Momaboard’s Moscow guide was created by Daria Utkina, Moscow native and mother of 4-year old Mila and our MomAboard Mombassador to Moscow. After the birth of her daughter Daria was looking for a way to integrate her love for kids, traveling and clothes. And found it! Now she owns a shop for little girls and boys where her own clothing line Tres Bebe is sold (check it out in the Shopping section of the guide). She is also part of a child-birth educators team and a contributor for Home Child Magazine about natural birth and parenting. If you have questions about traveling to Moscow, leave a comment and Daria will be thrilled to respond!
Getting to Moscow:
Moscow’s 2 main international airports are Sheremetyevo International Airport, (IATA: SVO) and Domodedovo International Airport (IATA: DME) will the latter being more serviced by international carriers like British Airways and Lufthansa. You can fly into Moscow direct from many parts of Europe and non-stop from the continental US (anywhere from 10 to 13 hours).
Getting Around Moscow (on the web):
All the details about modern Russia are available in this tourist guide for Moscow, created by two young Russian guys while studying in Britain. For those who plan a long trip to the country these two resources would be very useful: Expat.Ru with contacts for English-speaking communities and Children in Moscow for foreigners with kids.
Where to Stay in Moscow with Kids:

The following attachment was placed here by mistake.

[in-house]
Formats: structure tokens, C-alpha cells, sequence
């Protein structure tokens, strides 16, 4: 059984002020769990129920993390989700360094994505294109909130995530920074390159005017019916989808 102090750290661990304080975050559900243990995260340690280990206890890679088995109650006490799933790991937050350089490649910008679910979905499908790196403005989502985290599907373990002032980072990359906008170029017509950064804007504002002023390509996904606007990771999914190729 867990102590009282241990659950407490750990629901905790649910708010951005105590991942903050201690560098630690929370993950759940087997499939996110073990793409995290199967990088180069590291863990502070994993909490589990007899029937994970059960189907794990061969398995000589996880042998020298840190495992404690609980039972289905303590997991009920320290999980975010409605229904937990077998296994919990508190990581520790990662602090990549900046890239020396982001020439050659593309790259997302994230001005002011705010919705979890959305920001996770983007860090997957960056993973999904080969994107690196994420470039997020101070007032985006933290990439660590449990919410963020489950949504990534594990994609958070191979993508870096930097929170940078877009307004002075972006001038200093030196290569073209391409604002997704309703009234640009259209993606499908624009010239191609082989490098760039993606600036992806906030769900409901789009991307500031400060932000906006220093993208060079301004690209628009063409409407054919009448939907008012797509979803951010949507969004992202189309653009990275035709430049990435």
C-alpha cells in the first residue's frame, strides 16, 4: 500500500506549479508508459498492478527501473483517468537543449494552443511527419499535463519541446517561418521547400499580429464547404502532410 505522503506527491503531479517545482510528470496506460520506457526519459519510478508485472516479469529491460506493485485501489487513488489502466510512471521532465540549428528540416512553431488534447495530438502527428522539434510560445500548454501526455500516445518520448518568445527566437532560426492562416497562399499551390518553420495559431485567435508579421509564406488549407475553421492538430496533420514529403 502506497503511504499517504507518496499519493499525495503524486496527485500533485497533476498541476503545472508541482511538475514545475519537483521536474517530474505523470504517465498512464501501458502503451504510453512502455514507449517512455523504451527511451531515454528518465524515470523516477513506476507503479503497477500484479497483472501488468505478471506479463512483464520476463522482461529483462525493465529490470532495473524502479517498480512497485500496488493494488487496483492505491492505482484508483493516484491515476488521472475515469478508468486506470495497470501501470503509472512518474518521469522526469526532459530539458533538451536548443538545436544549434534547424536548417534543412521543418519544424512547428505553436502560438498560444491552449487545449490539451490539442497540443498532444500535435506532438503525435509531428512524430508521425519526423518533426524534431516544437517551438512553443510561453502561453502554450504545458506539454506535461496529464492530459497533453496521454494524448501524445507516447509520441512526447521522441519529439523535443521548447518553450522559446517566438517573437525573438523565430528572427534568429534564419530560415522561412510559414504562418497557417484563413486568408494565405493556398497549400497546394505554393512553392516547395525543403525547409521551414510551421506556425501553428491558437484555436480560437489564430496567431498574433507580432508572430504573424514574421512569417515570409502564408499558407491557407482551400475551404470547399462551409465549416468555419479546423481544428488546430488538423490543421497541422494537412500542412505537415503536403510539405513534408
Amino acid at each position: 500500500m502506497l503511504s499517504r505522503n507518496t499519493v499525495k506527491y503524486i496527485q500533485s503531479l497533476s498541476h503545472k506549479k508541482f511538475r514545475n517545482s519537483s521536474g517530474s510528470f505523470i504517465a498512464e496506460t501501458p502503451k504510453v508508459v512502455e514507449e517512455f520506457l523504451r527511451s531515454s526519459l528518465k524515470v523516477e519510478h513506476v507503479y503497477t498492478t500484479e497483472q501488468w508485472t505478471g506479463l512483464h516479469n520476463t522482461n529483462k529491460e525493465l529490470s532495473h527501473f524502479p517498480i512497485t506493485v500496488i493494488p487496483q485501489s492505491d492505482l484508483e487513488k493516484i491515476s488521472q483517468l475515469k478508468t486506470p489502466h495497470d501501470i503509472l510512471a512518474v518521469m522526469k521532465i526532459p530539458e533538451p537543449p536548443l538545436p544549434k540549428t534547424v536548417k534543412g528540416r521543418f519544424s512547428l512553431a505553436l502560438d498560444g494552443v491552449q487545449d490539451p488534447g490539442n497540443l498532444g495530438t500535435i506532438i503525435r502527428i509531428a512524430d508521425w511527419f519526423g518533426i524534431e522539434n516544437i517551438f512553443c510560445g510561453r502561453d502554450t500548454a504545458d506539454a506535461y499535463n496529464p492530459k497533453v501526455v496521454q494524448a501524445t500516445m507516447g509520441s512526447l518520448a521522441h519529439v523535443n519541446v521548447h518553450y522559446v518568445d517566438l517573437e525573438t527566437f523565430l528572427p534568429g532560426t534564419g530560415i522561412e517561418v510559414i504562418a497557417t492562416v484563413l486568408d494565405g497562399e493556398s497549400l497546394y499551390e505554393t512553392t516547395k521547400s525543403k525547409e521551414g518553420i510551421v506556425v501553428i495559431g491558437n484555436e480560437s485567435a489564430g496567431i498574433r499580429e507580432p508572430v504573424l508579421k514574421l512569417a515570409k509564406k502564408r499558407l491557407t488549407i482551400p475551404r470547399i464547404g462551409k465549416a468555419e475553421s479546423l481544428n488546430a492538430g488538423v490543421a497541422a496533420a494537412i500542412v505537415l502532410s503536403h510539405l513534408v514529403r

For a slightly more local flavor, check out the famous Metropol Hotel with the font mosaic panel made by Vrybel’s “Princess of Dreams” drawing and decadent ambiance. But expect it to be overpriced.
The best place to experience the big contrasts of modern Russia is Hotel Leningradskaya-Hilton in one of seven famous skyscrapers. Carefully renovated it keeps all the opulence of Stalin’s empire with the luxury of Hilton services. Located near the three main train stations with all
its crowd it allows curious tourists authentic views of Moscow’s people. If you don’t stay there, drop by to take a look at the lobby which is worth seeing. And a cautionary note if you are staying there: beware of noisy rooms facing the railways.
Finally, for the budget-conscious, the best option is to rent a flat in Moscow. You’ll be able to make some baby food and you’ll have a wide range of locations to choose from. The best are the areas near Patriarshie Ponds, Boulevard and Garden Rings, the beginning of Prospekt Mira (near Botanical garden). There are a lot of agencies and private real estate owners that can offer a different price range. But still expect to spend $100-200 per night. You can find discounts for those traveling for a month or more, usually in winter.
Things to do in Moscow with Kids:
Moscow is full of history and culture and as a tourist, you will never get to see all its splendour, but here are good places start:
Red Square and St.Basil’s Cathedral and GUM